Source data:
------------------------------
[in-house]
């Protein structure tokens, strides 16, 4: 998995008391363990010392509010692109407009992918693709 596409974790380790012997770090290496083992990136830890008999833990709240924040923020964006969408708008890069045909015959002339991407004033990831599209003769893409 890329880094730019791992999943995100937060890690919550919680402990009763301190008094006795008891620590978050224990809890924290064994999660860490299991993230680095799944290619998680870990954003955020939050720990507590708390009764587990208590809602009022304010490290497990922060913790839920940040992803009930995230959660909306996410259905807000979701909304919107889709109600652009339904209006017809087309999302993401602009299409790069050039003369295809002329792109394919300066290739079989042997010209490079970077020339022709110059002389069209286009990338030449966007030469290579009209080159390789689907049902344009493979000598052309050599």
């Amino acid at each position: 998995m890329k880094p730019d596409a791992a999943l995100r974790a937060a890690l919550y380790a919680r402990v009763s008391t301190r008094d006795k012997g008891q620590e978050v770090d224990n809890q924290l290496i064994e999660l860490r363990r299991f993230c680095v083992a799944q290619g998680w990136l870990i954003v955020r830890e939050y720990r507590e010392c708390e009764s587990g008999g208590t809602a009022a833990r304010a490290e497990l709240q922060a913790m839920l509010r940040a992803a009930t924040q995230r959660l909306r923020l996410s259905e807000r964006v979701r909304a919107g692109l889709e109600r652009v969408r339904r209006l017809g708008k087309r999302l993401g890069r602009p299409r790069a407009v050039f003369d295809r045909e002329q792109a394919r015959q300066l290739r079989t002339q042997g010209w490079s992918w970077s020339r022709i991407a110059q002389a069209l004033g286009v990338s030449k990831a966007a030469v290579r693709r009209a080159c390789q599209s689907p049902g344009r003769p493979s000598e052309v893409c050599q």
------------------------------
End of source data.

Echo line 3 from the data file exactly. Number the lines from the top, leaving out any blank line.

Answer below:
């Amino acid at each position: 998995m890329k880094p730019d596409a791992a999943l995100r974790a937060a890690l919550y380790a919680r402990v009763s008391t301190r008094d006795k012997g008891q620590e978050v770090d224990n809890q924290l290496i064994e999660l860490r363990r299991f993230c680095v083992a799944q290619g998680w990136l870990i954003v955020r830890e939050y720990r507590e010392c708390e009764s587990g008999g208590t809602a009022a833990r304010a490290e497990l709240q922060a913790m839920l509010r940040a992803a009930t924040q995230r959660l909306r923020l996410s259905e807000r964006v979701r909304a919107g692109l889709e109600r652009v969408r339904r209006l017809g708008k087309r999302l993401g890069r602009p299409r790069a407009v050039f003369d295809r045909e002329q792109a394919r015959q300066l290739r079989t002339q042997g010209w490079s992918w970077s020339r022709i991407a110059q002389a069209l004033g286009v990338s030449k990831a966007a030469v290579r693709r009209a080159c390789q599209s689907p049902g344009r003769p493979s000598e052309v893409c050599q």